The Architecture Powering Cardano and its Future Applications

Proponents of Cardano make some lofty claims about the blockchain. Reliable fees and high transaction throughput are selling points for community members, many of whom are quick to contrast the platform’s promised benefits to the shortcomings of Ethereum and others.

Sure enough, these claims stem from a foundation of rigorous R&D. On their website, IOHK hosts 114 peer-reviewed papers outlying the design choices that have led Cardano to become the third-largest cryptocurrency by market cap. The body of work establishes the theory behind permissionless clock synchronization, communication across cryptocurrencies, and much more.

Yet, claims surrounding Cardano’s usability essentially remain unproven. With smart contracts functionality slated for September 12th, the cutting-edge architecture underlying the project will ultimately determine whether the ecosystem lives up to the hype.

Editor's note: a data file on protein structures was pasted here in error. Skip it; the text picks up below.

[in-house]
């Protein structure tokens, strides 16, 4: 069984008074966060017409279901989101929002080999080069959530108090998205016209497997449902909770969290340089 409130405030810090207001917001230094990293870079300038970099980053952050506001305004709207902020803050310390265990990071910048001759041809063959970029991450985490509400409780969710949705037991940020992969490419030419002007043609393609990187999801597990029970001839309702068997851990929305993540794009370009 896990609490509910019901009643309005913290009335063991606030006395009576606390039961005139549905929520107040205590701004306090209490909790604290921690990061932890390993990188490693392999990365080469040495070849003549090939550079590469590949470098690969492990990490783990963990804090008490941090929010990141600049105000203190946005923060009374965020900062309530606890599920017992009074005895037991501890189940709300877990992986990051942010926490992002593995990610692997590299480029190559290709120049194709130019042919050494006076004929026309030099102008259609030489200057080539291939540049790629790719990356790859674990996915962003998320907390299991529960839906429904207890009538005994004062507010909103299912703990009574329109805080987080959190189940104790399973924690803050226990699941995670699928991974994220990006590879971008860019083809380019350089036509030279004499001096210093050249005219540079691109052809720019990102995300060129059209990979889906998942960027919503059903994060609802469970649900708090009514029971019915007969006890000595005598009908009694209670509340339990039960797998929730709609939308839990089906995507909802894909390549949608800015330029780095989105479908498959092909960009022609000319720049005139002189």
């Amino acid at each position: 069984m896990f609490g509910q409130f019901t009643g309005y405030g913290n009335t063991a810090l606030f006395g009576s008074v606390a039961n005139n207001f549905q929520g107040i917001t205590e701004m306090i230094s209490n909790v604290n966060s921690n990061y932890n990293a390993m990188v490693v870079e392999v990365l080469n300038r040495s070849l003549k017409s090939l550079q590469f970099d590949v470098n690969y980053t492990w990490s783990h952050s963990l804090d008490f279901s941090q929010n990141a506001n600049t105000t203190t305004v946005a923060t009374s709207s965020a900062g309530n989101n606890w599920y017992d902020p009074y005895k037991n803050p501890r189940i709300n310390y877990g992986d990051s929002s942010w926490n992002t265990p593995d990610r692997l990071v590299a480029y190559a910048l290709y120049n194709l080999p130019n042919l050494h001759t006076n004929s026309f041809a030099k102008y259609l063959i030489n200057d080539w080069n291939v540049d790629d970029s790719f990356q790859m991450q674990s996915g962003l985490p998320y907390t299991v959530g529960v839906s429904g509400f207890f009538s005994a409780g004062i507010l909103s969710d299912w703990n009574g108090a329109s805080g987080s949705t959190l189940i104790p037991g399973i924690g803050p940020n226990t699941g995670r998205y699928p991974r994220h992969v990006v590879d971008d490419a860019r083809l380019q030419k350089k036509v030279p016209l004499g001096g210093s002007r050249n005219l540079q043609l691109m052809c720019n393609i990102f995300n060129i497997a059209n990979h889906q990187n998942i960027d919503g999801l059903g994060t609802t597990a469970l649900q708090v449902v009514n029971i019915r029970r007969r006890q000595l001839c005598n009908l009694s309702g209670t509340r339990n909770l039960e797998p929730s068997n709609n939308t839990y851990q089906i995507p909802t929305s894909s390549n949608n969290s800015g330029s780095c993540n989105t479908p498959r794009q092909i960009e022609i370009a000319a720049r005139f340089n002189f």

The Wallet Backend

From a user’s perspective, the Cardano experience likely begins with a Daedalus wallet. This user-friendly GUI overlays a full node and the wallet backend. These pieces, in turn, simplify the process of constructing transactions using the Ada cryptocurrency.

The wallet also ensures transactions are appropriately incorporated into the blockchain. To this end, the software stores a serialized version of submissions while following the most recent block of the blockchain. In the case of failure, the device resubmits the action periodically until approved.

Furthermore, technical users can leverage the wallet command-line interface (CLI) to perform fundamental tasks. Through an API, users can generate keys and mnemonic phrases, create certificates, visualize transaction statistics, and more.

Serialized contents of a wallet

Nodes

Most blockchains are essentially distributed ledgers with up-to-date copies maintained across several computers connected to the internet. The distributed technology relies on cryptography to verify transactions or other information that necessitates tamper-proof storage. Maintaining a ledger may seem simple; however, an entire infrastructure is required to support cryptocurrencies like Cardano.